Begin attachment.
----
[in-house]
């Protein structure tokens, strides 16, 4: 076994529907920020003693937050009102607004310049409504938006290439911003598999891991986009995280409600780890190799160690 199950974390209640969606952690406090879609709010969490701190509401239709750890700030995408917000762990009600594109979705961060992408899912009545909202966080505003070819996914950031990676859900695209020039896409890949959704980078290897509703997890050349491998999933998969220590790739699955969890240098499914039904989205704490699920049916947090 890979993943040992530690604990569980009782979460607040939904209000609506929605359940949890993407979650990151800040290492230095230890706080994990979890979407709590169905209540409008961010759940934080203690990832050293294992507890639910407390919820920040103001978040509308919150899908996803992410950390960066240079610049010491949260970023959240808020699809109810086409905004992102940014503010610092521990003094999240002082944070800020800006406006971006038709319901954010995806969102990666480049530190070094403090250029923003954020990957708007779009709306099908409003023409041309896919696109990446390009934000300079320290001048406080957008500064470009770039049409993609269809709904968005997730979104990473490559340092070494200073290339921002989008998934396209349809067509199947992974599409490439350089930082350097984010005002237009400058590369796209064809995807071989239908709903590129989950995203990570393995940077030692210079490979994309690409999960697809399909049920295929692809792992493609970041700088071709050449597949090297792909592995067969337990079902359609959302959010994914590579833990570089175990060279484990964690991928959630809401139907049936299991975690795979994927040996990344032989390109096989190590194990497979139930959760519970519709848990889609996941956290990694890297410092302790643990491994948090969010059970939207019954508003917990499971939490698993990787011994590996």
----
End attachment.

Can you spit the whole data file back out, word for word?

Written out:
[in-house]
């Protein structure tokens, strides 16, 4: 076994529907920020003693937050009102607004310049409504938006290439911003598999891991986009995280409600780890190799160690 199950974390209640969606952690406090879609709010969490701190509401239709750890700030995408917000762990009600594109979705961060992408899912009545909202966080505003070819996914950031990676859900695209020039896409890949959704980078290897509703997890050349491998999933998969220590790739699955969890240098499914039904989205704490699920049916947090 890979993943040992530690604990569980009782979460607040939904209000609506929605359940949890993407979650990151800040290492230095230890706080994990979890979407709590169905209540409008961010759940934080203690990832050293294992507890639910407390919820920040103001978040509308919150899908996803992410950390960066240079610049010491949260970023959240808020699809109810086409905004992102940014503010610092521990003094999240002082944070800020800006406006971006038709319901954010995806969102990666480049530190070094403090250029923003954020990957708007779009709306099908409003023409041309896919696109990446390009934000300079320290001048406080957008500064470009770039049409993609269809709904968005997730979104990473490559340092070494200073290339921002989008998934396209349809067509199947992974599409490439350089930082350097984010005002237009400058590369796209064809995807071989239908709903590129989950995203990570393995940077030692210079490979994309690409999960697809399909049920295929692809792992493609970041700088071709050449597949090297792909592995067969337990079902359609959302959010994914590579833990570089175990060279484990964690991928959630809401139907049936299991975690795979994927040996990344032989390109096989190590194990497979139930959760519970519709848990889609996941956290990694890297410092302790643990491994948090969010059970939207019954508003917990499971939490698993990787011994590996």